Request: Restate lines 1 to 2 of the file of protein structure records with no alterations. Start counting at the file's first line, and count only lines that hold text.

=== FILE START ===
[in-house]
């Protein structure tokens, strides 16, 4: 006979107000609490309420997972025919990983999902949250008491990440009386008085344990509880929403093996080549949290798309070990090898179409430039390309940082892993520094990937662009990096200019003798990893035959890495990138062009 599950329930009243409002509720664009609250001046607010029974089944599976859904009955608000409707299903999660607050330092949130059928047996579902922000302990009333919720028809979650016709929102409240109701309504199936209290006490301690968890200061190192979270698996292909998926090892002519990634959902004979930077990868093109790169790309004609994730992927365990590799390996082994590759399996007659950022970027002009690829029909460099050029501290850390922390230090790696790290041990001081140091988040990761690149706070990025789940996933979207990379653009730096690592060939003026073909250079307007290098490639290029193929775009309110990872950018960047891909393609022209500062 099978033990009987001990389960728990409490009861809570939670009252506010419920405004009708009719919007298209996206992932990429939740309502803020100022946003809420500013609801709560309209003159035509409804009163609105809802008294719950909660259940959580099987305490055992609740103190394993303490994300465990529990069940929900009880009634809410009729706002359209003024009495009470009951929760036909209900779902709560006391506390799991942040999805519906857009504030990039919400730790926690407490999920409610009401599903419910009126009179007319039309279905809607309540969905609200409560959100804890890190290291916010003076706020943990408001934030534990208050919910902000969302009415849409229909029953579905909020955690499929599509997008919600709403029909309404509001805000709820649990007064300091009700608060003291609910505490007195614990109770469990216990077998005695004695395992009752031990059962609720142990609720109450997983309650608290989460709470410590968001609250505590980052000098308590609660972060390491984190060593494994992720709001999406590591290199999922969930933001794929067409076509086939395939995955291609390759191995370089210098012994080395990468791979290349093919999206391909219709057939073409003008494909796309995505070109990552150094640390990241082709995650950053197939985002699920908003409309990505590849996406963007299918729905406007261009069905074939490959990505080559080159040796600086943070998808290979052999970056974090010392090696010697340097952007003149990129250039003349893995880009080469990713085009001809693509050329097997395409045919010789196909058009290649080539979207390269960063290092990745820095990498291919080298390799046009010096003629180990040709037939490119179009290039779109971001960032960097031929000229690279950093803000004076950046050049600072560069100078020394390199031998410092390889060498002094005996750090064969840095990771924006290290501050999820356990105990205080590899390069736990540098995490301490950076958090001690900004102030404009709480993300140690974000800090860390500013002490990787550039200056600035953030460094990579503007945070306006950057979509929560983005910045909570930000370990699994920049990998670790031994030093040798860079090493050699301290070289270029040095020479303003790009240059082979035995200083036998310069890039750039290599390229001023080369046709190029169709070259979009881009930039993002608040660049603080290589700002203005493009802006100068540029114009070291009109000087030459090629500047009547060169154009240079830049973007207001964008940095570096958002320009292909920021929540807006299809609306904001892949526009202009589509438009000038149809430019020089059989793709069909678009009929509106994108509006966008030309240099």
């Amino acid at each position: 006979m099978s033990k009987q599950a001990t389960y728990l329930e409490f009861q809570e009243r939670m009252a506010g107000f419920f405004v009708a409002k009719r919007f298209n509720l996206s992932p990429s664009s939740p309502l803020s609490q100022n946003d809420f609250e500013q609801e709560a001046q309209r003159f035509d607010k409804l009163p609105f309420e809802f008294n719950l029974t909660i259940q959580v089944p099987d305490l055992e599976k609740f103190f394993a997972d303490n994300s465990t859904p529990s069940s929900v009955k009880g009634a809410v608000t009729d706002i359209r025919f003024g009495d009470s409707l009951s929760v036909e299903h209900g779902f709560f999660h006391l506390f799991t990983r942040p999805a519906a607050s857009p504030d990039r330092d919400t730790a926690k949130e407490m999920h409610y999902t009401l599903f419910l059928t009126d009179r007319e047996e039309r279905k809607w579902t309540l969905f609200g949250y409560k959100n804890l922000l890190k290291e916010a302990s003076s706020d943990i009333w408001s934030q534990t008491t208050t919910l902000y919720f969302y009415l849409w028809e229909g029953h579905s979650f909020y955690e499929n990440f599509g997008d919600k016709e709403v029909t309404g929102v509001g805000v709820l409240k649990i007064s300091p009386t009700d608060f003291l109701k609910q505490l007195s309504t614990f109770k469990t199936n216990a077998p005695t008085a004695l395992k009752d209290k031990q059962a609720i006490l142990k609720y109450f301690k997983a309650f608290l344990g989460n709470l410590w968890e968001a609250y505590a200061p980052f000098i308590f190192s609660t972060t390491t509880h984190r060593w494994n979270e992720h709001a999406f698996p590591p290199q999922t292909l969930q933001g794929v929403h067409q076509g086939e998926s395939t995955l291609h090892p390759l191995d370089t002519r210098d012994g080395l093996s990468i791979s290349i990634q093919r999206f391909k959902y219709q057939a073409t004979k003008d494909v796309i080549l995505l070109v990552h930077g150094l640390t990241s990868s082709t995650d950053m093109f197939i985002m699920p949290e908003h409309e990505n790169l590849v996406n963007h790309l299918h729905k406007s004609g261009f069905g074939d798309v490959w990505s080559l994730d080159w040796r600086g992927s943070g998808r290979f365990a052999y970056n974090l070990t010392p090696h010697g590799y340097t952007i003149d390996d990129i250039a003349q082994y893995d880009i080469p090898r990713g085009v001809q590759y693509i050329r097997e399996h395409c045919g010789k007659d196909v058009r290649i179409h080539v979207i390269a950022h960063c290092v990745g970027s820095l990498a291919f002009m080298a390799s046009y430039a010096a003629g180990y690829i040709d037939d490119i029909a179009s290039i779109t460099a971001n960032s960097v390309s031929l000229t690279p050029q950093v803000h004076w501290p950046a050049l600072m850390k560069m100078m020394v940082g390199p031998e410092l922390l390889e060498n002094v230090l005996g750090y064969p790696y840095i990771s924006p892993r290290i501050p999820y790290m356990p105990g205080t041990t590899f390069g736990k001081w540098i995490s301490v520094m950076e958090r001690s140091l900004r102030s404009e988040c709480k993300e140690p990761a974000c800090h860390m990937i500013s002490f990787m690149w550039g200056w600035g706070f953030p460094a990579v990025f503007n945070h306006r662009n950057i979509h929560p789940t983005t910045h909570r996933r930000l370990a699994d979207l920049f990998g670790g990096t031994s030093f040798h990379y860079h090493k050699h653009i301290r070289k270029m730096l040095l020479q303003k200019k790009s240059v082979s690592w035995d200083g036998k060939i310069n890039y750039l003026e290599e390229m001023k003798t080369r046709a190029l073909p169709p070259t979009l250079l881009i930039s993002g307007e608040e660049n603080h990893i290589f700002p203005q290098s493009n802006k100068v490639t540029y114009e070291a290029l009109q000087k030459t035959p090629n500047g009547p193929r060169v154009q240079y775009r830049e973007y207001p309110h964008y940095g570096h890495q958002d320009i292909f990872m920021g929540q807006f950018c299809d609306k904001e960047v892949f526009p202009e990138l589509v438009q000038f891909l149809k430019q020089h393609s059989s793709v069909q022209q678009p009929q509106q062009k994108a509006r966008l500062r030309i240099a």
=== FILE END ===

[in-house]
């Protein structure tokens, strides 16, 4: 006979107000609490309420997972025919990983999902949250008491990440009386008085344990509880929403093996080549949290798309070990090898179409430039390309940082892993520094990937662009990096200019003798990893035959890495990138062009 599950329930009243409002509720664009609250001046607010029974089944599976859904009955608000409707299903999660607050330092949130059928047996579902922000302990009333919720028809979650016709929102409240109701309504199936209290006490301690968890200061190192979270698996292909998926090892002519990634959902004979930077990868093109790169790309004609994730992927365990590799390996082994590759399996007659950022970027002009690829029909460099050029501290850390922390230090790696790290041990001081140091988040990761690149706070990025789940996933979207990379653009730096690592060939003026073909250079307007290098490639290029193929775009309110990872950018960047891909393609022209500062 099978033990009987001990389960728990409490009861809570939670009252506010419920405004009708009719919007298209996206992932990429939740309502803020100022946003809420500013609801709560309209003159035509409804009163609105809802008294719950909660259940959580099987305490055992609740103190394993303490994300465990529990069940929900009880009634809410009729706002359209003024009495009470009951929760036909209900779902709560006391506390799991942040999805519906857009504030990039919400730790926690407490999920409610009401599903419910009126009179007319039309279905809607309540969905609200409560959100804890890190290291916010003076706020943990408001934030534990208050919910902000969302009415849409229909029953579905909020955690499929599509997008919600709403029909309404509001805000709820649990007064300091009700608060003291609910505490007195614990109770469990216990077998005695004695395992009752031990059962609720142990609720109450997983309650608290989460709470410590968001609250505590980052000098308590609660972060390491984190060593494994992720709001999406590591290199999922969930933001794929067409076509086939395939995955291609390759191995370089210098012994080395990468791979290349093919999206391909219709057939073409003008494909796309995505070109990552150094640390990241082709995650950053197939985002699920908003409309990505590849996406963007299918729905406007261009069905074939490959990505080559080159040796600086943070998808290979052999970056974090010392090696010697340097952007003149990129250039003349893995880009080469990713085009001809693509050329097997395409045919010789196909058009290649080539979207390269960063290092990745820095990498291919080298390799046009010096003629180990040709037939490119179009290039779109971001960032960097031929000229690279950093803000004076950046050049600072560069100078020394390199031998410092390889060498002094005996750090064969840095990771924006290290501050999820356990105990205080590899390069736990540098995490301490950076958090001690900004102030404009709480993300140690974000800090860390500013002490990787550039200056600035953030460094990579503007945070306006950057979509929560983005910045909570930000370990699994920049990998670790031994030093040798860079090493050699301290070289270029040095020479303003790009240059082979035995200083036998310069890039750039290599390229001023080369046709190029169709070259979009881009930039993002608040660049603080290589700002203005493009802006100068540029114009070291009109000087030459090629500047009547060169154009240079830049973007207001964008940095570096958002320009292909920021929540807006299809609306904001892949526009202009589509438009000038149809430019020089059989793709069909678009009929509106994108509006966008030309240099």